The global financial crisis has led to mounting stress in the banking systems of most countries in the Caucasus and Central Asia. Private sector credit growth has slowed sharply and even turned negative in real terms in a number of countries, compared with the dramatic increases, ranging from 40 to 80 percent in the period immediately prior to the crisis. The credit slowdown is weighing on economic activity and having policymakers seek ways to restore it, thereby laying the foundation for a resumption in high and sustainable economic growth.
How did we get there?
Understanding the reasons behind the credit slowdown is important for getting the policy response right. In the Caucasus and Central Asia, three were dominant.
First, balance of payments pressures led to depreciation in several countries. With high levels of dollarization and exposure to currency risk, the depreciation contributed to a significant weakening of balance sheets of banks and unhedged borrowers. Most countries experienced reductions in their capital/asset ratios by more than 2 percentage points and increases in their nonperforming loans ratios by more than 4 percentage points. Kazakhstan and Tajikistan were particularly hard hit: the nonperforming loans ratio increased by 14–16 percentage points.
Second, the crisis subjected banks to a sharp reduction in funding—deposits, remittances, and external borrowing—which had fueled rapid and above-trend credit growth in previous years.
And third, the slowdown in economic activity may have resulted in a tightening of credit supply as well as a contraction in demand for credit due to heightened macroeconomic uncertainty.
With impaired balance sheets, lackluster funding growth, and heightened uncertainty, credit to the economy has slumped—since end-2007, real credit growth has fallen by about 63 percentage points on average.
What can policymakers do?
Policies should aid banks in the process of repairing their balance sheets by recognizing losses and supplementing bank capital if needed. Where banks are fundamentally healthy and mainly affected by a lack of funding, temporary government or central bank liquidity injections may help restore credit growth. Of course, adequate fiscal room is a precondition for such actions.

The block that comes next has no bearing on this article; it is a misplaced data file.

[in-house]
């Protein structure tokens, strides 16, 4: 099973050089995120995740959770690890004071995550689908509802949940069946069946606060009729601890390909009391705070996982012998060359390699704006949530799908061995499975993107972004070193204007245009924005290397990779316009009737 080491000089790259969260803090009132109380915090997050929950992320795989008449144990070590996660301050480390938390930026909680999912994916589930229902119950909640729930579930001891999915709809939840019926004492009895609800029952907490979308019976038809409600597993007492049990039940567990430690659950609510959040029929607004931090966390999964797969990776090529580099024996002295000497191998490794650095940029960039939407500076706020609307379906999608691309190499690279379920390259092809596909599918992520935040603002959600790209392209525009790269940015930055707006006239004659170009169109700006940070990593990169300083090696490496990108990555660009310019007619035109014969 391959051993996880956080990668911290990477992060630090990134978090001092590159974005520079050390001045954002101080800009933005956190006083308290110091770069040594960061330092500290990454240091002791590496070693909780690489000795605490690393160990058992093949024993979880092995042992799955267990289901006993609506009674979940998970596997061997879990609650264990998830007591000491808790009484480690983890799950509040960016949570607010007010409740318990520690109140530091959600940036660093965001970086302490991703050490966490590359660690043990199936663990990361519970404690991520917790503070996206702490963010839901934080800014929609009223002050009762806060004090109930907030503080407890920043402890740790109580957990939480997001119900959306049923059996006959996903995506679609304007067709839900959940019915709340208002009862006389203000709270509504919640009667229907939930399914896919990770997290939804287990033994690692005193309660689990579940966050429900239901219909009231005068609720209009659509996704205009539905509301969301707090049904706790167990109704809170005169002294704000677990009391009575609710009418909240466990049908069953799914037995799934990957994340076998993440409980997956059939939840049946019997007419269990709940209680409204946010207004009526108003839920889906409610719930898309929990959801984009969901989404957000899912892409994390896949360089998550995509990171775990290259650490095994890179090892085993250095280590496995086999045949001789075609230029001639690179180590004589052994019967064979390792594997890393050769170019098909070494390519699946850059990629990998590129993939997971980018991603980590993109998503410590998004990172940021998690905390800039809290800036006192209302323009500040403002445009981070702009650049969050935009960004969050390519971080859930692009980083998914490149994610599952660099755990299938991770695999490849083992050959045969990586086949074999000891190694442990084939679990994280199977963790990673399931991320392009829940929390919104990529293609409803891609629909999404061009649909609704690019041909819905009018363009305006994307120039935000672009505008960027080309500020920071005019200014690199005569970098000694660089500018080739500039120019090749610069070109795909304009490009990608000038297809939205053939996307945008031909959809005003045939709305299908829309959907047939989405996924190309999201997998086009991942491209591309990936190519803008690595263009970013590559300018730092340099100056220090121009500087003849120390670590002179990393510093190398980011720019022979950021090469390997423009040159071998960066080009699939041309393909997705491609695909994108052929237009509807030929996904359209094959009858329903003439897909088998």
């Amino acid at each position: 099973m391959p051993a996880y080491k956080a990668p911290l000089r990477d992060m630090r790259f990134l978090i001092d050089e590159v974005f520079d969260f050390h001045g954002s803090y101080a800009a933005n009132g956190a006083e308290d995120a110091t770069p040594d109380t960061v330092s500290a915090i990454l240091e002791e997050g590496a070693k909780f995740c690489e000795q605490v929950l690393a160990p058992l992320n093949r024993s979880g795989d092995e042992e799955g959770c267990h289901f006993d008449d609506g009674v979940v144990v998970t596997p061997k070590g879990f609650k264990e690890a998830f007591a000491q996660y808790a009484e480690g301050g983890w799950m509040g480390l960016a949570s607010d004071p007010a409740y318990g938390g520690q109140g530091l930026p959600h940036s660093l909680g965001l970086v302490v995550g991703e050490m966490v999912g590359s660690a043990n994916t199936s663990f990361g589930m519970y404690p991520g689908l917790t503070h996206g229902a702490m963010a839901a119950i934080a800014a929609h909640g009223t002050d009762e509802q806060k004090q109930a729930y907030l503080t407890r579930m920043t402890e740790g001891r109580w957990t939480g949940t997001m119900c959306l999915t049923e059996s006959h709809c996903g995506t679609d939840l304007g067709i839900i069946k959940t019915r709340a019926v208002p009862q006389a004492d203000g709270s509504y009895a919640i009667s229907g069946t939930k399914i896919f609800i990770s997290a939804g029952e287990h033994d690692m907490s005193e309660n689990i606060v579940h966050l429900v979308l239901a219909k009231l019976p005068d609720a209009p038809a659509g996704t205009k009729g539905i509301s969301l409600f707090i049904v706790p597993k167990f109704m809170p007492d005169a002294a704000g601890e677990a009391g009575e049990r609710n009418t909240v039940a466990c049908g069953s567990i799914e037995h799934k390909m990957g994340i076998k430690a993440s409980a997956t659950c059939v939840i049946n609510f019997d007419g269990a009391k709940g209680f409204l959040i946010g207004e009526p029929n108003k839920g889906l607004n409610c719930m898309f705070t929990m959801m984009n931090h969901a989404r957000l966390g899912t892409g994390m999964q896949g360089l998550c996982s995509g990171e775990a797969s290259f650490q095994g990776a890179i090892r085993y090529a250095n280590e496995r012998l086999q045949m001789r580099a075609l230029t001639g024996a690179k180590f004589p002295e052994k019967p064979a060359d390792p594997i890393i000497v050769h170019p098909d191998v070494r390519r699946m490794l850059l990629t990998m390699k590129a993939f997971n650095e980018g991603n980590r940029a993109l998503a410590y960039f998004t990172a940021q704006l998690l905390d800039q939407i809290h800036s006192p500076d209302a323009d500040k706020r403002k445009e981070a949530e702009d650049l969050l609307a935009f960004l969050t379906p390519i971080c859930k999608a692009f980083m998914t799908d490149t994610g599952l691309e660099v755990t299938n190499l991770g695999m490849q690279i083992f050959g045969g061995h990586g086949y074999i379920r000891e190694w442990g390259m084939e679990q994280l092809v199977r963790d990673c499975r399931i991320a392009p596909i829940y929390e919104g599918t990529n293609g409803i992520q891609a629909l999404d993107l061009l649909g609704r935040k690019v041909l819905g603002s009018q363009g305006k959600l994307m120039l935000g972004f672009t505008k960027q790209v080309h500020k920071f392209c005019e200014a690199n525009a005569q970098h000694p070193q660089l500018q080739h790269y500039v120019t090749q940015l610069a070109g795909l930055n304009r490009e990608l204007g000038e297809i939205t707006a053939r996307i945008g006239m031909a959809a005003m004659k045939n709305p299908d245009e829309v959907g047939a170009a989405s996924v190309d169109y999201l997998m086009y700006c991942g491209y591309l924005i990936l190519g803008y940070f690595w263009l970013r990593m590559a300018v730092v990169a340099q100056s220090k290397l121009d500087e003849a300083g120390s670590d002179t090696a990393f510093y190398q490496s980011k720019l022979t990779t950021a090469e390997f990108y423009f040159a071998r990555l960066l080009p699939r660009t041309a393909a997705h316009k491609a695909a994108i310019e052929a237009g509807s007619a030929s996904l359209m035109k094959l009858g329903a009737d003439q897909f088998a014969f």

Over the medium term, macroeconomic and macroprudential policies should promote dedollarization to reduce vulnerabilities to sudden exchange rate movements and currency risk; high levels of dollarization of 40 to 80 percent were a key transmission channel of the global crisis to the region. Precrisis trends in Caucasus and Central Asia countries, as well as the international experience, have shown that macroeconomic stability is the most successful conduit for sustained dedollarization. In addition, the regulatory framework should encourage a proper pricing of currency risk, for example, by requiring higher capital charges for foreign exchange loans to unhedged borrowers, thus addressing indirect currency risk. In some countries, allowing greater exchange rate flexibility may also help banks and the corporate and household sectors to better internalize the risks of dollarization.
Developing local debt markets can contribute to dedollarization by giving domestic agents access to a wider range of domestic-currency financial instruments. Moreover, local debt markets allow banks to diversify their funding base and thus become less vulnerable to swings in individual funding sources.
What else might policymakers in the Caucasus and Central Asia do to revive credit? What lessons can be learned from other countries’ experience? We'd like to hear from you.